Sunday, June 30, 2019


Electronic devices such as tablets and smart phones have created a world where people consume self-chosen content while tethered to ear buds. Families don’t watch television together as much anymore. A long car ride doesn’t necessarily mean singing along to the car radio. We can live and travel in our own separate bubbles with our own individually curated playlists and watch lists.

Live music is a shared experience. We partake together. There is just nothing in this world like a live concert experience. Not only for the music, but for the human connection, the power in communal listening.

At Merriweather Post Pavilion last evening the joy of that shared experience was evident during the first concert of Darin Atwater’s Soulful Symphony.

“Symphonic Music isn’t dead,” Mr. Atwater stated. “It just needs to be resurrected.”

There was something almost church-like in the air as the orchestra and vocalists moved through a program filled with audience favorites and a few vibrant art pieces from Soulful Symphony’s repertoire. It was a performance that invited engagement and response. Audience members called out, sang along, clapped, swayed, even stood up to dance.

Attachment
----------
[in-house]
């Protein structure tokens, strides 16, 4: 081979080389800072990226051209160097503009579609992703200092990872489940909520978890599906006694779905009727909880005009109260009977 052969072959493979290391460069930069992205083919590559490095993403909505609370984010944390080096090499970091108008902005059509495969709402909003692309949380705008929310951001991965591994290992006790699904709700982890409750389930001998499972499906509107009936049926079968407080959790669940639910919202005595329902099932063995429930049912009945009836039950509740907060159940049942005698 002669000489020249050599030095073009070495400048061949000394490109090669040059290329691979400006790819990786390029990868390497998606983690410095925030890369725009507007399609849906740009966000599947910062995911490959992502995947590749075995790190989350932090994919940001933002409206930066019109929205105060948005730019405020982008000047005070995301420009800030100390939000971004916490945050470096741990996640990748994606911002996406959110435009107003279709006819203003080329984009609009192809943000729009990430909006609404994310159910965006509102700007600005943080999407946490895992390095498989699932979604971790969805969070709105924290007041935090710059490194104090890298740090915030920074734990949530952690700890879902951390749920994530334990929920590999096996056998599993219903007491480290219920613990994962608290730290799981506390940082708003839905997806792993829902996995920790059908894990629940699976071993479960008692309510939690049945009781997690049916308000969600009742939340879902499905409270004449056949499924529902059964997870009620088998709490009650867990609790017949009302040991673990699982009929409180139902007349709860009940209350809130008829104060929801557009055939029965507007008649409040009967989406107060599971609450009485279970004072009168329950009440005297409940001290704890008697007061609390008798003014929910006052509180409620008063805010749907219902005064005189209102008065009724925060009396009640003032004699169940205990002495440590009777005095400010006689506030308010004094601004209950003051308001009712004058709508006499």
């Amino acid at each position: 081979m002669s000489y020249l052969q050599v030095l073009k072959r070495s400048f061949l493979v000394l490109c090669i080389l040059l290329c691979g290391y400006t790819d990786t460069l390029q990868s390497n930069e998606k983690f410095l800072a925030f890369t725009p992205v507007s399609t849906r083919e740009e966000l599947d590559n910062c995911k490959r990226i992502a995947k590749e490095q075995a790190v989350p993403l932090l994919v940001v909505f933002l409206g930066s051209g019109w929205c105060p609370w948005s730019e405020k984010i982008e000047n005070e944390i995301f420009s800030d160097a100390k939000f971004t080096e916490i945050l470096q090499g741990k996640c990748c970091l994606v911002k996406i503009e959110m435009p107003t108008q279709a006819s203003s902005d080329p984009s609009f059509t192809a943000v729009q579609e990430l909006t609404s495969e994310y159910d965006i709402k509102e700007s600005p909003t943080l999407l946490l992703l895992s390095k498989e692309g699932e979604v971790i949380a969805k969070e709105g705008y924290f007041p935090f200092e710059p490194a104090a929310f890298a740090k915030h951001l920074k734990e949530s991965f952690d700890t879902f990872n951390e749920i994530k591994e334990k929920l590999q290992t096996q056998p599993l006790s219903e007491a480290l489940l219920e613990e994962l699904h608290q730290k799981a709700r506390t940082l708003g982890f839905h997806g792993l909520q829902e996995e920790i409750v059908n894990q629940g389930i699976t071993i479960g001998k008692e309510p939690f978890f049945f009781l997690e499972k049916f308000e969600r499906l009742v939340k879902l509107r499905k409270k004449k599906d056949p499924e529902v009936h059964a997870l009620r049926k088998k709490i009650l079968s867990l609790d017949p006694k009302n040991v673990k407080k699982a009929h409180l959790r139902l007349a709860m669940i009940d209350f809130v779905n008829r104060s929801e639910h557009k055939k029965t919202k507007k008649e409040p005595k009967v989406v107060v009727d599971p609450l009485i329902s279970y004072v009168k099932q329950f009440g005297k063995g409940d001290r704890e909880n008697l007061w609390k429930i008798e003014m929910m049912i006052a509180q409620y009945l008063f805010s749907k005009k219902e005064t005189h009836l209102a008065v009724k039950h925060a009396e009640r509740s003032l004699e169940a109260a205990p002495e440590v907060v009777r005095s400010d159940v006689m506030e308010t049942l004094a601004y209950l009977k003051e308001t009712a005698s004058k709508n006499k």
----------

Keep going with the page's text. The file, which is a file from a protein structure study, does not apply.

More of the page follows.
Over the past few years I have learned how Quakers believe in the holiness and power of shared silence. It isn’t simply the silence that’s important, it’s the corporate nature of Meeting for Worship. Last night’s Merriweather concert spoke to me in a similar way: the holiness of shared music, the power of experiencing that music together.

If the power generated by last night’s performance could be bottled, we’d be able to light up Columbia for quite some time. The expression “taking me to church” comes to mind. Urban Dictionary suggests it is synonymous with another expression, “giving me life.”

I believe music has the power to give us life. And I believe that sharing music together is sharing that life, valuing the communal nature of the musical experience.

Soulful Symphony has two more concerts this summer if you’d like to share some music with your friends. And a lot of friends you haven’t met yet. In deeply divided times, places we can joyfully experience shared connection are holy indeed.

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